My body has been giving me grief in a more intense fashion than typical these days. It’s been weeks and weeks actually … since last sept when it started hitting hard and I lost my ability to walk freely.
He also is my caregiver. He does it all. Work, cook, manage the house, laundry, scheduling, transportation, wheelchair transporter and manager, helps me get dressed, and OMG He’s fabulous with my hair. I have a hard time getting my arms over my head — so he’s taken on Le Pouf
and fabulously, I’ll add. He’s taught me I can feel joy, deep love, happiness, comfort again. He’s worked with my symptoms of PTSD and has never held it against me for those terrible times of flashbacks, horrible or no sleep, screaming nightmares, and so on.
This man has stood by me even when I didnt feel worthy, or an equal, and worried I’d be a burden on him for life. I do take a lot of care and struggle with basic self-care and need that support for my independence.
This man has taught me I can feel truly joyous and happy even while suffering ungodly daily pain, and enjoy my life at the same time. We have such different takes on the world, but we find each other in our humanity and our conversations.
What they know so far: It’s a problem with the functioning of the nervous system and thought to be the result of the brain’s inability to send and receive signals properly When the brain attacks happen — it’s like a big BSOD back in the day and a need for a hard reboot.
It was absolutely never, ever in my framework that I wouldn’t be working long into my 70s at least. I loved my career. I had all my self-esteem generated through it — it was a place I was accepted and different. My work was my pride.
Afterwards, I was in a coma-like state for a few years. Not sure of it all, but am told stories and see pictures from during that time. I lost my abilities in so many ways, like reading a book. Cooking and baking. And the ability to talk, walk, care for my babies, and provide.
That is the greatest pain of my life: Not being able to parent full-time and hands on. My disability prevents it and it’s my constant ache and pain to have my babies live in another house — and yet, they are loved and we have an incredible village surrounding them.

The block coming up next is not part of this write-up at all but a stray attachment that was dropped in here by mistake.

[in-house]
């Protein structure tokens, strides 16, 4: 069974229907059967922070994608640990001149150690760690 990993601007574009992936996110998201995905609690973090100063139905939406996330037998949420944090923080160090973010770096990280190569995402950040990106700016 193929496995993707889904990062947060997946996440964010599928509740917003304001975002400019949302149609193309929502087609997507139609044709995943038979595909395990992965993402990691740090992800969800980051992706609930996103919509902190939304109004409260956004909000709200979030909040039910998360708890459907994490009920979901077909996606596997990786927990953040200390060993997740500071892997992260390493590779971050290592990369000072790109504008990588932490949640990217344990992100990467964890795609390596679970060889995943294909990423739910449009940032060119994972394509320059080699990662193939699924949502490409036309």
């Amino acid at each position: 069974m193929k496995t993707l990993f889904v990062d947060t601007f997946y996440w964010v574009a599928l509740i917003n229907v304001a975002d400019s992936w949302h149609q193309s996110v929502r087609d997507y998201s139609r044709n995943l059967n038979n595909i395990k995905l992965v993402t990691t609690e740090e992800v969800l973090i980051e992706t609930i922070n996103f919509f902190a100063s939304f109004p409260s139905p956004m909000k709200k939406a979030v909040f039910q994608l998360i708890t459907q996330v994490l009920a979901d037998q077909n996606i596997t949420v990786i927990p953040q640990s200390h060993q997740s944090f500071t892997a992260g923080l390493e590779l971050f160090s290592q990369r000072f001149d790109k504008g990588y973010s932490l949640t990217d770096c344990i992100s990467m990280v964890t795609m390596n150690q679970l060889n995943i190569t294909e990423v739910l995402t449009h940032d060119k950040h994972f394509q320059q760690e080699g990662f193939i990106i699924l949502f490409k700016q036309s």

Now that I have life stability, a love and partner that’s a support (not a predator)– was able to do things like find, a doctor I could trust. My experiences with them have left me traumatized and avoiding them at all costs. They didnt help me anyways.
I am gong to be a patient of Stanford for life now. Working on next appointments and such — and the plan of care is to have me stay on campus for 6 weeks of therapy (physical and brain) and doc thinks with it I’ll be up and walking and doing stuff again.
That seems too far-fetched to me, but she’s the doc. Like THE doc of only a few in the world who understand this. So I will take her word for it. My darkest day was being so ill, being so abused, being so depressed and had no hope —
literally life without hope is not something I ever hope you experience. I’d go out in front of my apartment and sit on a bus bench. One to feel indirect sun on my face. Get some freedom. Feel apart of the world.
I was with the abuser/predtor/monster at the time and horribly , horribly, horribly gas-lighted and fiercely harmed – financially abused and so many other ways too. So I sat on the bench. I looked like hell. Hair greasy, unkempt, my brain lost in worlds and different times,
My abrupt alert to focus was a man who spit at me and called me a crazy bitch. Because I sat there. I lost my soul for awhile after that. And then Each Mind Matters and NAMI Fresno happened. Taught me my way back out of hell.
And now, I’m going to train to be an advocacy teacher. OMFG. A goal of mine for a couple of years now . They’ve accepted that I need a lot of accommodation, Bill with me as my support, and so much I didnt know it was possible.
And that I’ll take my #actuallyautistic self and meet other people, share with them how to share their story and become advocates — my life is incredible. Incredible. It’s 2018 and I’m alive. #staystrong